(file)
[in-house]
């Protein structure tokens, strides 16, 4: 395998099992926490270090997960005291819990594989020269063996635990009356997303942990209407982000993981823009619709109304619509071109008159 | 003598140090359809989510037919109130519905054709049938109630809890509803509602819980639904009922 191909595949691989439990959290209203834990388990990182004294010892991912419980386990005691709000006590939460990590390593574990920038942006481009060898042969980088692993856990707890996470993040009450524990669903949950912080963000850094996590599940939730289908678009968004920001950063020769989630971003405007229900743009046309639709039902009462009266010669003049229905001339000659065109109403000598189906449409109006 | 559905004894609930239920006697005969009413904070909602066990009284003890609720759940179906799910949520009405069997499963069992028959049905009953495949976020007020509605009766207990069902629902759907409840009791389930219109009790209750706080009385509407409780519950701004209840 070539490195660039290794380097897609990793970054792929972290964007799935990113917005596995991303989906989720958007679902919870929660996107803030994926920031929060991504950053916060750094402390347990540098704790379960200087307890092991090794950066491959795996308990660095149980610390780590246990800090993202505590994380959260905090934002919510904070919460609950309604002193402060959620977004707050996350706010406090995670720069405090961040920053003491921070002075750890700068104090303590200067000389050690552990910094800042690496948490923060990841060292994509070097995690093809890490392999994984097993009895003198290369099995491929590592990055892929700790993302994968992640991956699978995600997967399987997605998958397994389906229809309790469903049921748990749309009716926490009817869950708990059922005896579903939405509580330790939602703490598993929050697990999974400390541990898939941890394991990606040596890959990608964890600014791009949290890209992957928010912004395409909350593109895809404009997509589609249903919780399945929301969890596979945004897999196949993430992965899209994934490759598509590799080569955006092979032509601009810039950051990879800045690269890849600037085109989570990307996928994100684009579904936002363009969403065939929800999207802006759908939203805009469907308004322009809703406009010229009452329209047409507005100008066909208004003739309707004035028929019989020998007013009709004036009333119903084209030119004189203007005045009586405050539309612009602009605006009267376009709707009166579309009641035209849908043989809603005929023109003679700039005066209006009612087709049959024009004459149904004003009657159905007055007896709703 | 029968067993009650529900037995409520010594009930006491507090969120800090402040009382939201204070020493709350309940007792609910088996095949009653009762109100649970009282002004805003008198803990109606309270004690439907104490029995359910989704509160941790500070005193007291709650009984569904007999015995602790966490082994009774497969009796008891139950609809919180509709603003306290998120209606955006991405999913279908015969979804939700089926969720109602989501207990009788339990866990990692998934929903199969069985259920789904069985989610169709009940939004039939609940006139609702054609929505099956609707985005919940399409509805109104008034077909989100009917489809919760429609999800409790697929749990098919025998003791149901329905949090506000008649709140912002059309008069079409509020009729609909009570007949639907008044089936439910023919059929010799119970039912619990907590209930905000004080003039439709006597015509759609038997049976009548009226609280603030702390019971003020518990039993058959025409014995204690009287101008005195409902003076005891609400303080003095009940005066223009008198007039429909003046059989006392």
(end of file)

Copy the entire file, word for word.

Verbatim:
[in-house]
């Protein structure tokens, strides 16, 4: 395998099992926490270090997960005291819990594989020269063996635990009356997303942990209407982000993981823009619709109304619509071109008159 | 003598140090359809989510037919109130519905054709049938109630809890509803509602819980639904009922 191909595949691989439990959290209203834990388990990182004294010892991912419980386990005691709000006590939460990590390593574990920038942006481009060898042969980088692993856990707890996470993040009450524990669903949950912080963000850094996590599940939730289908678009968004920001950063020769989630971003405007229900743009046309639709039902009462009266010669003049229905001339000659065109109403000598189906449409109006 | 559905004894609930239920006697005969009413904070909602066990009284003890609720759940179906799910949520009405069997499963069992028959049905009953495949976020007020509605009766207990069902629902759907409840009791389930219109009790209750706080009385509407409780519950701004209840 070539490195660039290794380097897609990793970054792929972290964007799935990113917005596995991303989906989720958007679902919870929660996107803030994926920031929060991504950053916060750094402390347990540098704790379960200087307890092991090794950066491959795996308990660095149980610390780590246990800090993202505590994380959260905090934002919510904070919460609950309604002193402060959620977004707050996350706010406090995670720069405090961040920053003491921070002075750890700068104090303590200067000389050690552990910094800042690496948490923060990841060292994509070097995690093809890490392999994984097993009895003198290369099995491929590592990055892929700790993302994968992640991956699978995600997967399987997605998958397994389906229809309790469903049921748990749309009716926490009817869950708990059922005896579903939405509580330790939602703490598993929050697990999974400390541990898939941890394991990606040596890959990608964890600014791009949290890209992957928010912004395409909350593109895809404009997509589609249903919780399945929301969890596979945004897999196949993430992965899209994934490759598509590799080569955006092979032509601009810039950051990879800045690269890849600037085109989570990307996928994100684009579904936002363009969403065939929800999207802006759908939203805009469907308004322009809703406009010229009452329209047409507005100008066909208004003739309707004035028929019989020998007013009709004036009333119903084209030119004189203007005045009586405050539309612009602009605006009267376009709707009166579309009641035209849908043989809603005929023109003679700039005066209006009612087709049959024009004459149904004003009657159905007055007896709703 | 029968067993009650529900037995409520010594009930006491507090969120800090402040009382939201204070020493709350309940007792609910088996095949009653009762109100649970009282002004805003008198803990109606309270004690439907104490029995359910989704509160941790500070005193007291709650009984569904007999015995602790966490082994009774497969009796008891139950609809919180509709603003306290998120209606955006991405999913279908015969979804939700089926969720109602989501207990009788339990866990990692998934929903199969069985259920789904069985989610169709009940939004039939609940006139609702054609929505099956609707985005919940399409509805109104008034077909989100009917489809919760429609999800409790697929749990098919025998003791149901329905949090506000008649709140912002059309008069079409509020009729609909009570007949639907008044089936439910023919059929010799119970039912619990907590209930905000004080003039439709006597015509759609038997049976009548009226609280603030702390019971003020518990039993058959025409014995204690009287101008005195409902003076005891609400303080003095009940005066223009008198007039429909003046059989006392």